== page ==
A still further aspect of the invention is a method of releasably securing a medical article to a retainer. The method includes the step of providing a medical article and a retainer, where the medical article has an elongated body and at least one radially extending member extending from the body in a direction normal to the axis of the body. The retainer has two clips and two bases. Each clip slidingly engages one of the bases, and each clip has a groove. In their closed configuration, the clips are slid toward each other and moved relative to the bases. In their open configuration, the clips are slid away from each other and moved relative to the bases. When the retainer is in the closed position, the grooves of the clips cooperate to form a channel. The retainer further includes at least one slot disposed along the length of the channel. The method further includes the steps of sliding the clips in opposite directions along an axis to place the retainer in the open configuration, placing the elongated body of the medical article between the first and second grooves of the retainer, and coarsely aligning the radially extending member with the slot. The method also includes the step of attaching the medical article to the retainer by sliding the clips in opposite directions along the axis to place the retainer in the closed configuration and capture the radially extending member in the slot.
The following description and the accompanying figures, which describe and show the preferred embodiments, are made to demonstrate several possible configurations that a securement system can take to include various aspects and features the invention. To facilitate a complete understanding of the embodiments, the remainder of the detailed description describes the securement system with reference to the figures, wherein like elements among the embodiments are referenced with like numerals throughout the following description.
A “longitudinal axis” is generally parallel to a portion of the connector fitting or other medical article retained by the securement system, as well as parallel to the axis of a channel of the retainer, through which the medical article extends. A “lateral axis” is normal to the longitudinal axis. A “transverse axis” extends normal to both the longitudinal and lateral axes. In addition, as used herein, “the longitudinal direction” refers to a direction substantially parallel to the longitudinal axis; “the lateral direction” refers to a direction substantially parallel to the lateral axis; and “the transverse direction” refers to a direction substantially parallel to the transverse axis. The term “axial” as used herein refers to the axis of the channel or connector fitting, and therefore is substantially synonymous with the term “longitudinal” as used herein. Also, the terms “proximal” and “distal”, which are used to describe the present securement system, are used consistently with the description of the exemplary applications (i.e., the illustrative example of the use application). Thus, proximal and distal are used in reference to the center of the patient's body. The terms “upper,” “lower,” “top,” “bottom,” “underside,” “upperside” and the like, which also are used to describe the present securement system, are used in reference to the illustrated orientation of the embodiment. The term “radially extending member” as user herein refers to a structure that extends in an outward direction from a medical article such that the radially extending member has at least a lateral and/or a transverse component. Accordingly, a radially extending member need not extend entirely in the lateral and/or transverse directions and may instead extend in any direction away from the longitudinal axis.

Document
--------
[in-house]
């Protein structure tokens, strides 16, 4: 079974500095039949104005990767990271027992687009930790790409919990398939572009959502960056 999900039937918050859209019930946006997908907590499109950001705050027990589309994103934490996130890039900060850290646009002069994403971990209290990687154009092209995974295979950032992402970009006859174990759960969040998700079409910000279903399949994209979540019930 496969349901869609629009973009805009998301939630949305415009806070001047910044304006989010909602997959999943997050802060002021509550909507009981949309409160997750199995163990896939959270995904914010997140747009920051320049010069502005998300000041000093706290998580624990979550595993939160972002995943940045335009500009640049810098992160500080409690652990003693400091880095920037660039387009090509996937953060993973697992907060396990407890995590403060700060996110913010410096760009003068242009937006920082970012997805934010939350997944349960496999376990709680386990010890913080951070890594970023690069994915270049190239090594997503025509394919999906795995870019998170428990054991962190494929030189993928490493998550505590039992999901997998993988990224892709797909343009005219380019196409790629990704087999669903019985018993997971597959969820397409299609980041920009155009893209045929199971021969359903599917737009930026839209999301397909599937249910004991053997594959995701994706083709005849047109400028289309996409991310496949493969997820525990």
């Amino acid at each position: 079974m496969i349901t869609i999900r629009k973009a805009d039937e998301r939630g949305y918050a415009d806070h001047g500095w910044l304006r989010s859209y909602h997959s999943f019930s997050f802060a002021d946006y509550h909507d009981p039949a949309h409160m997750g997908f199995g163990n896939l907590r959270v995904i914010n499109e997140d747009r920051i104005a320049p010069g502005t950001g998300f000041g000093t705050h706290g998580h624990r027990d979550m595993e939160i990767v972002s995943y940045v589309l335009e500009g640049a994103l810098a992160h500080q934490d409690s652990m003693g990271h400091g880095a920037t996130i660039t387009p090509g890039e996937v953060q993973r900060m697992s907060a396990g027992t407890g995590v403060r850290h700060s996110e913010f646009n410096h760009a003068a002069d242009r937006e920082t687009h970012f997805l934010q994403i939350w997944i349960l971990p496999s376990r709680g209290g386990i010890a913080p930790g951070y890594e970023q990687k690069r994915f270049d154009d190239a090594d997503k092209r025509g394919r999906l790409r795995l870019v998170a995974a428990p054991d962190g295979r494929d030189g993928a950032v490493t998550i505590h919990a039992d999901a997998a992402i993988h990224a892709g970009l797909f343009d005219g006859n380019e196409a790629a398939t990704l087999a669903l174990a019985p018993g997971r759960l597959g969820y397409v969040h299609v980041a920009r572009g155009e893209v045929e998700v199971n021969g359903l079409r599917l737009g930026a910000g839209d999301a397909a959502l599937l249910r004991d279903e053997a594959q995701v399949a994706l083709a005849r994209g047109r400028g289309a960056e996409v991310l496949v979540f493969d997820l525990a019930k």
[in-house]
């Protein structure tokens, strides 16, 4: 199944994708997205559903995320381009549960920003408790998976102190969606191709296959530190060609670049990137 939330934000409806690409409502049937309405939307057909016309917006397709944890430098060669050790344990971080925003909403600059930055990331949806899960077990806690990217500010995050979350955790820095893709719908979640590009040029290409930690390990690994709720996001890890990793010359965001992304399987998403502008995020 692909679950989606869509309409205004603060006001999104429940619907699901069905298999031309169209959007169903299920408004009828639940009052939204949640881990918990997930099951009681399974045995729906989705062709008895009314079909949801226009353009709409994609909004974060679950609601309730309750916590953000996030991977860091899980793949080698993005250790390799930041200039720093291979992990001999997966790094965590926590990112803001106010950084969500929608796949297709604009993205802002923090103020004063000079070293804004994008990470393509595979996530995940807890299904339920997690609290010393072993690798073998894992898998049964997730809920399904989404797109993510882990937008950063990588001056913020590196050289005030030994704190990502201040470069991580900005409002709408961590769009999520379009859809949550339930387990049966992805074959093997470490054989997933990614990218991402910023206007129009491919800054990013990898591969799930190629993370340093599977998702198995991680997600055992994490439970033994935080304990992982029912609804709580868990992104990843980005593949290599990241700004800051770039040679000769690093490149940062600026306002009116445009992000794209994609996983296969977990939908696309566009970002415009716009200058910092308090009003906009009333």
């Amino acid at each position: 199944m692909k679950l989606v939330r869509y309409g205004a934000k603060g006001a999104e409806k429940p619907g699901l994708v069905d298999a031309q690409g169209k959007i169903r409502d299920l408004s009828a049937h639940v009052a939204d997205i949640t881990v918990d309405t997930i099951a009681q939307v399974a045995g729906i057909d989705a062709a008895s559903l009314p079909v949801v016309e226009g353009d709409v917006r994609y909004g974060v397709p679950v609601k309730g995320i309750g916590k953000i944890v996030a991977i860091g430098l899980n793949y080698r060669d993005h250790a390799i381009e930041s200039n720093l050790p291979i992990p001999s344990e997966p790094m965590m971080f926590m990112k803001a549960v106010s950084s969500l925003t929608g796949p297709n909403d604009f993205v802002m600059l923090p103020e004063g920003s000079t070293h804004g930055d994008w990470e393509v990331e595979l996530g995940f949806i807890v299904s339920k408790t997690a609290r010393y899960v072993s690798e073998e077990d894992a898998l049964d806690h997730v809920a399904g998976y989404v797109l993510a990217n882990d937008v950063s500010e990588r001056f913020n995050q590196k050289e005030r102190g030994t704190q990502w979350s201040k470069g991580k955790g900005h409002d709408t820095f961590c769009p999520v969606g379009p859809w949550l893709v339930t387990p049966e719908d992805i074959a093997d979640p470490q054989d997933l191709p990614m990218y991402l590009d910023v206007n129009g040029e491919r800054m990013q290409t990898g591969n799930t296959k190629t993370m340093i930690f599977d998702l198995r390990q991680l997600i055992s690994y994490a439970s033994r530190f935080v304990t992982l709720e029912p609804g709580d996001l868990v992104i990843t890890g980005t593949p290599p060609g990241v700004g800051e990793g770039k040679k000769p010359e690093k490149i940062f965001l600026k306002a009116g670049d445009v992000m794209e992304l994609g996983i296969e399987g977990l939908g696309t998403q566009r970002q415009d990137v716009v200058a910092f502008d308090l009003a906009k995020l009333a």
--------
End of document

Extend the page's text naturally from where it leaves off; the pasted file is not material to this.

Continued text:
In the preferred embodiment illustrated in
When moving between the open and closed positions, the clips 210(a), 210(b) are illustrated moving in a lateral direction so as to capture the medical article 400 therebetween. However, the clips need not move only in the lateral direction between the open and closed positions. For example, the clips may move in transverse and lateral directions as is illustrated by the embodiment in
Although illustrated securing an exemplary medical article 400, the securement device 100 can form a component of a catheterization or securement system that includes one or more of various medical articles, such as connector fittings, catheters, hubs, catheter adaptors, fluid supply lines, or other articles suitable for securement via the anchor pad and retainer. The anchor or anchor pad 110 is secured to the skin of the patient, generally by an adhesive disposed upon the bottom surface of the anchor. The medical article is then disposed between the open movable clips, aligned with the channel, and secured within the channel by closing the movable clips. In this way, the retainer 120 secures the medical article to the patient. Thus, the retainer 120 at least restricts, if not prevents, lateral and transverse movement of the retained section of the medical article. Additional features of the securement device 100 can restrict, if not prevent, longitudinal movement of the retained section of the medical article. The embodiments of the anchor and the retainer are described in more detail below.
The general structure of the anchor pad 110 comprises a generally rectangular shape with scalloped regions 112 (see